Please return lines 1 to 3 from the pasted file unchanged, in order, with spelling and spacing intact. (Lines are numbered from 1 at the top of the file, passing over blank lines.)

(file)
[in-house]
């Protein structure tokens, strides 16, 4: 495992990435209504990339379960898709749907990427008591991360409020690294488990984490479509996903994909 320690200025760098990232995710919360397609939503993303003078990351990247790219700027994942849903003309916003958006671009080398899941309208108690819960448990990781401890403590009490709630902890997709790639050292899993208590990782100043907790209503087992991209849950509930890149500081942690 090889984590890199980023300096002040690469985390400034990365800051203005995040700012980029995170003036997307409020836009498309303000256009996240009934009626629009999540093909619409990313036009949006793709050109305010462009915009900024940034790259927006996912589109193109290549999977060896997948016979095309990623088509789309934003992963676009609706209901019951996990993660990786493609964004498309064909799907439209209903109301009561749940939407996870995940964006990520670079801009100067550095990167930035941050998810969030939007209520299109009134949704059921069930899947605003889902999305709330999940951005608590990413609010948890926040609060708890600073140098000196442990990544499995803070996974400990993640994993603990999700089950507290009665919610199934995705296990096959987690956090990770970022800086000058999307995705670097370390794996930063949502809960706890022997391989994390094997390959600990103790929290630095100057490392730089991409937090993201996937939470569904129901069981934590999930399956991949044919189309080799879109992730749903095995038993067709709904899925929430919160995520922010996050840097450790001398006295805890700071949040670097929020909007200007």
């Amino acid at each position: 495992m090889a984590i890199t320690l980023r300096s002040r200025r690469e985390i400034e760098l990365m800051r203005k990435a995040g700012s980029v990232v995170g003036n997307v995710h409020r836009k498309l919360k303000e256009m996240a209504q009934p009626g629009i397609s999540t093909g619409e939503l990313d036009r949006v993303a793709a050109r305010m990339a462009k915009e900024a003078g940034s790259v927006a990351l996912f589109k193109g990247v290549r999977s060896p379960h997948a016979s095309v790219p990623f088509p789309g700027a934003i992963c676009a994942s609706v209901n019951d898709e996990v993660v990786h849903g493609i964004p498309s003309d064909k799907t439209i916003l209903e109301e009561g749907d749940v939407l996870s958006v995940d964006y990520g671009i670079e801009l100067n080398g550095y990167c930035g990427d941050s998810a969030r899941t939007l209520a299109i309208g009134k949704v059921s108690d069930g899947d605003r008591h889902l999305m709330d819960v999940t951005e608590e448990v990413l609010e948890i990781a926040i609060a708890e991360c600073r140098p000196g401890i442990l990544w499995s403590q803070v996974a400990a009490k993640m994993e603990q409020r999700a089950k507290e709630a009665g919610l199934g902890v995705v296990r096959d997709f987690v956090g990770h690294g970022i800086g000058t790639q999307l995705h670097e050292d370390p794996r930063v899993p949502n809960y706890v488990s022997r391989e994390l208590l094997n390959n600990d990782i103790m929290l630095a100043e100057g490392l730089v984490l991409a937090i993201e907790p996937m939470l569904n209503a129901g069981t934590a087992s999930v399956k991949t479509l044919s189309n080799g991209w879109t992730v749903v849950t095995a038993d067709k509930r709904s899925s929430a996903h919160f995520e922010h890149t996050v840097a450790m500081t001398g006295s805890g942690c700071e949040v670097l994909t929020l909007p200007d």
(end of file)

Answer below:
[in-house]
């Protein structure tokens, strides 16, 4: 495992990435209504990339379960898709749907990427008591991360409020690294488990984490479509996903994909 320690200025760098990232995710919360397609939503993303003078990351990247790219700027994942849903003309916003958006671009080398899941309208108690819960448990990781401890403590009490709630902890997709790639050292899993208590990782100043907790209503087992991209849950509930890149500081942690 090889984590890199980023300096002040690469985390400034990365800051203005995040700012980029995170003036997307409020836009498309303000256009996240009934009626629009999540093909619409990313036009949006793709050109305010462009915009900024940034790259927006996912589109193109290549999977060896997948016979095309990623088509789309934003992963676009609706209901019951996990993660990786493609964004498309064909799907439209209903109301009561749940939407996870995940964006990520670079801009100067550095990167930035941050998810969030939007209520299109009134949704059921069930899947605003889902999305709330999940951005608590990413609010948890926040609060708890600073140098000196442990990544499995803070996974400990993640994993603990999700089950507290009665919610199934995705296990096959987690956090990770970022800086000058999307995705670097370390794996930063949502809960706890022997391989994390094997390959600990103790929290630095100057490392730089991409937090993201996937939470569904129901069981934590999930399956991949044919189309080799879109992730749903095995038993067709709904899925929430919160995520922010996050840097450790001398006295805890700071949040670097929020909007200007």
């Amino acid at each position: 495992m090889a984590i890199t320690l980023r300096s002040r200025r690469e985390i400034e760098l990365m800051r203005k990435a995040g700012s980029v990232v995170g003036n997307v995710h409020r836009k498309l919360k303000e256009m996240a209504q009934p009626g629009i397609s999540t093909g619409e939503l990313d036009r949006v993303a793709a050109r305010m990339a462009k915009e900024a003078g940034s790259v927006a990351l996912f589109k193109g990247v290549r999977s060896p379960h997948a016979s095309v790219p990623f088509p789309g700027a934003i992963c676009a994942s609706v209901n019951d898709e996990v993660v990786h849903g493609i964004p498309s003309d064909k799907t439209i916003l209903e109301e009561g749907d749940v939407l996870s958006v995940d964006y990520g671009i670079e801009l100067n080398g550095y990167c930035g990427d941050s998810a969030r899941t939007l209520a299109i309208g009134k949704v059921s108690d069930g899947d605003r008591h889902l999305m709330d819960v999940t951005e608590e448990v990413l609010e948890i990781a926040i609060a708890e991360c600073r140098p000196g401890i442990l990544w499995s403590q803070v996974a400990a009490k993640m994993e603990q409020r999700a089950k507290e709630a009665g919610l199934g902890v995705v296990r096959d997709f987690v956090g990770h690294g970022i800086g000058t790639q999307l995705h670097e050292d370390p794996r930063v899993p949502n809960y706890v488990s022997r391989e994390l208590l094997n390959n600990d990782i103790m929290l630095a100043e100057g490392l730089v984490l991409a937090i993201e907790p996937m939470l569904n209503a129901g069981t934590a087992s999930v399956k991949t479509l044919s189309n080799g991209w879109t992730v749903v849950t095995a038993d067709k509930r709904s899925s929430a996903h919160f995520e922010h890149t996050v840097a450790m500081t001398g006295s805890g942690c700071e949040v670097l994909t929020l909007p200007d």